To increase the attraction and retention of minority engineering students, many higher-education institutions have implemented various strategies to help address the academic and social pressures these students may face. The aim of these programs is to make the college experience problem-free and to improve retention rates, particularly of undergraduate students. Various institutions with accredited undergraduate engineering programs have an office or set of programs in place for minority engineering students. Typical programs include both social and academic support mechanisms.

The purpose of this paper is to review the various strategies employed by higher education institutions in recruiting and retaining minorities in engineering education. Some of the strategies reviewed include early exposure of students to engineering topics, advising, student participation in student competitions, teaching tools, recruiting packages, and scholarships.

Introduction

A college education is an important career move for any young individual whose desires to live the American dream. Such a move, while academic, on the whole has helped provide a foundation for establishing a successful life. While the importance of a college education is preached to young adults, colleges and universities must be one step ahead of their recruitment plan to acquire young minds by increasing and retaining student enrollment in their institutions. Although this task might sound easy, college officers are challenged to find a diverse mixture of students to fill their institutions’ plethora of programs of study. Some of the fields which have difficulties in recruiting and retaining their students are science, mathematics, engineering and technology programs. This challenge is even more prevalent for minority students. After minority students are given the opportunity to attend a college, they are not always given the resources needed to be successful, while in that college.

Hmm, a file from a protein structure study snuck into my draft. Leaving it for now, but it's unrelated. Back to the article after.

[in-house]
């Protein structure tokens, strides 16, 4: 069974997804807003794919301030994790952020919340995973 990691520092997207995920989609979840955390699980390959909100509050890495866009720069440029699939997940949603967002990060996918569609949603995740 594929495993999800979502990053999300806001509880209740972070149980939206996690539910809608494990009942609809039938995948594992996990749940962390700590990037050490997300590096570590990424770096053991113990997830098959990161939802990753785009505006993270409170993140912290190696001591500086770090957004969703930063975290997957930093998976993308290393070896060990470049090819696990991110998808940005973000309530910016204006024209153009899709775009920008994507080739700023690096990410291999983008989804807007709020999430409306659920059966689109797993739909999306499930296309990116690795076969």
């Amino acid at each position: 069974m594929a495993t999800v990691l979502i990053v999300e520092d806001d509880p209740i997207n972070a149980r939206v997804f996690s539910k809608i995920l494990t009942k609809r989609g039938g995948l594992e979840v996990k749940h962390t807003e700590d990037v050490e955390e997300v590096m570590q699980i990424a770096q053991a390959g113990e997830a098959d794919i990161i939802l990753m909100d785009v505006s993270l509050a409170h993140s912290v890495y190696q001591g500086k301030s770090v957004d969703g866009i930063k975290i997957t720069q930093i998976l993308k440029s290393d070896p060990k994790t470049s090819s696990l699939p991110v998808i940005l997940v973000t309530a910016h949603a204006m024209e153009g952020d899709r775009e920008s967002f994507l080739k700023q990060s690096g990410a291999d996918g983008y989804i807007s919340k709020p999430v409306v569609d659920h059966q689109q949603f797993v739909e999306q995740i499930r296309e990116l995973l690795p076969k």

To increase the attraction and retention of minority engineering students, many higher-education institutions have implemented various strategies designed to address the academic and social

Lovencin, W., & Najafi, F., & Safai, N. (2007, June), A Review Of Strategies Employed On Minority Recruitment And Retention In Engineering Education Paper presented at 2007 Annual Conference & Exposition, Honolulu, Hawaii. https://peer.asee.org/2653

ASEE holds the copyright on this document. It may be read by the public free of charge. Authors may archive their work on personal websites or in institutional repositories with the following citation: © 2007 American Society for Engineering Education. Other scholars may excerpt or quote from these materials with the same citation. When excerpting or quoting from Conference Proceedings, authors should, in addition to noting the ASEE copyright, list all the original authors and their institutions and name the host city of the conference. - Last updated April 1, 2015